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Witnessing Dunkirk

Heroes Remember

In the spring of 1940, we were going up channel. We were heavily loaded and on deck we had, I believe they were aeroplanes and there were certain other pieces of equipment, heavy equipment and had been all well secured before we left New York and when you're getting well up the channel you can, you're in sight of the British side and the French side and the French side was all a fire. Smoke, smoke, smoke like you've never, I'd never seen before and when the pilot came aboard he told us that the British had been evacuated. The Germans had ducked around the back of the Maginot Line and they were driving the British and the French before them. They went in through Holland and Belgium and here they were driving the British before them. And the British were evacuating out of Dunkirk and some Belgium ports and we were going up channel. There was a number of ships coming down channel, not far away, half a mile or so. Something hit a ship, a small ship. Now I don't know if it was a mine or if it was a shell from the French side. I never did find out. But I had a camera with me and I took a series of pictures. The ship was up on the starboard bow, picture, picture, picture and when I took the last picture she was bottom, end up and she was sinking.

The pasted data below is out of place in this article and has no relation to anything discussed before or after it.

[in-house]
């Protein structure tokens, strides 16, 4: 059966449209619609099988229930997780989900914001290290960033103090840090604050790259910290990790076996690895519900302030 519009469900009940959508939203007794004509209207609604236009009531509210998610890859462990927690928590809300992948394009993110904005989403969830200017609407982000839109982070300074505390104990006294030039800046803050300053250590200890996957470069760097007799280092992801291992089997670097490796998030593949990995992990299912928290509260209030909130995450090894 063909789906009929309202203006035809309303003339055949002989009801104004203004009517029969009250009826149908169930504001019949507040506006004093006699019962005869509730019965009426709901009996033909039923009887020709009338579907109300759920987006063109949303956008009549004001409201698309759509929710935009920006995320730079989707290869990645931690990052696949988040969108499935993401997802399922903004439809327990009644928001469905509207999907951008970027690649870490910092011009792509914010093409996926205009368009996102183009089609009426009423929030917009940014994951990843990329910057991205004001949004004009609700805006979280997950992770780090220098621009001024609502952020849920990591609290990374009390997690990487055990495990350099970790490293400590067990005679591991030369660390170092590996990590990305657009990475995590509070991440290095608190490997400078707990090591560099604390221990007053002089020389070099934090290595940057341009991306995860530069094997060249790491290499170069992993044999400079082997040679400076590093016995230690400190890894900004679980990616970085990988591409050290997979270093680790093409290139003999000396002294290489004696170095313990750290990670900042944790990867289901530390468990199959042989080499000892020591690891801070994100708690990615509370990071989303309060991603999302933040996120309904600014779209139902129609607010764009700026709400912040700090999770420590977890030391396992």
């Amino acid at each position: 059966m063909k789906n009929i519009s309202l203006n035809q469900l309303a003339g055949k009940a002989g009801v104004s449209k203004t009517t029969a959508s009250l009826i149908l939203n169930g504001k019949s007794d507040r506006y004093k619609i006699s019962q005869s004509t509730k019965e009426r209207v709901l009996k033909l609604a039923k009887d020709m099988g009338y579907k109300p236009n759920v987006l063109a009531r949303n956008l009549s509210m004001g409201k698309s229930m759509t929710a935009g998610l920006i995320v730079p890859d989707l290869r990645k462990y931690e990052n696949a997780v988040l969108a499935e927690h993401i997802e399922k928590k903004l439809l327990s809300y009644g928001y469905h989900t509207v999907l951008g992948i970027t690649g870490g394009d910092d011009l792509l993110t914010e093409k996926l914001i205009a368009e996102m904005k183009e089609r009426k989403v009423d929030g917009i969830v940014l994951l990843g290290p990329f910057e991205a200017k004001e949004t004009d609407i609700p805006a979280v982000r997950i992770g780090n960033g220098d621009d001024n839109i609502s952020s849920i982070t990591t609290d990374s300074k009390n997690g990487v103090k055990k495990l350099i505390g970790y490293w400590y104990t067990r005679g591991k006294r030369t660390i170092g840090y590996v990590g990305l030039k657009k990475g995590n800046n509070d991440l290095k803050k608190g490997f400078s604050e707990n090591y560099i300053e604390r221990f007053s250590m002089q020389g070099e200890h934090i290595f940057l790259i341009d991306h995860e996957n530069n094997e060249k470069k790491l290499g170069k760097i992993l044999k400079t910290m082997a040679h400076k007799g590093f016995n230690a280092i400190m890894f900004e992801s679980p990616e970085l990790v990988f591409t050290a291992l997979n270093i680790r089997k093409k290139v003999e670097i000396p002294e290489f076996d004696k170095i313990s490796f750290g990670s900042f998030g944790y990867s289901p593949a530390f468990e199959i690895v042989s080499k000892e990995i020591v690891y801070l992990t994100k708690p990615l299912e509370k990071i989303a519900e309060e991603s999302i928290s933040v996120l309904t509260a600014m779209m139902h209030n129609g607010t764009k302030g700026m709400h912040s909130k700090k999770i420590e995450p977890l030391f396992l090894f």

Mr. Goodyear describes the view of the French coast during the Dunkirk evacuation, and watching a torpedoed ship sink extremely quickly.

Thomas Goodyear

Thomas Goodyear was born in St. John’s, Newfoundland on March 17, 1920. He was the eldest of four children. His father had served in the First World war, and later became operating engineer in the local butter company. Mr. Goodyear left school at age 13 to learn the dry fish business, and in 1936 ran away to work at sea with provisioning coastal communities in Newfoundland, Labrador and Quebec. The outbreak of the Second World saw Mr. Goodyear join the transatlantic merchant fleet as a quartermaster. In addition to the North Atlantic, he saw service in the Indian Ocean, where he survived the torpedoing of his ship. Mr. Goodyear offers some unique experiences from his perspective as a Merchant Mariner.

Meta Data
Veterans Affairs Canada
Person Interviewed:
Thomas Goodyear
War, Conflict or Mission:
Second World War
Battle of the Atlantic
Merchant Navy

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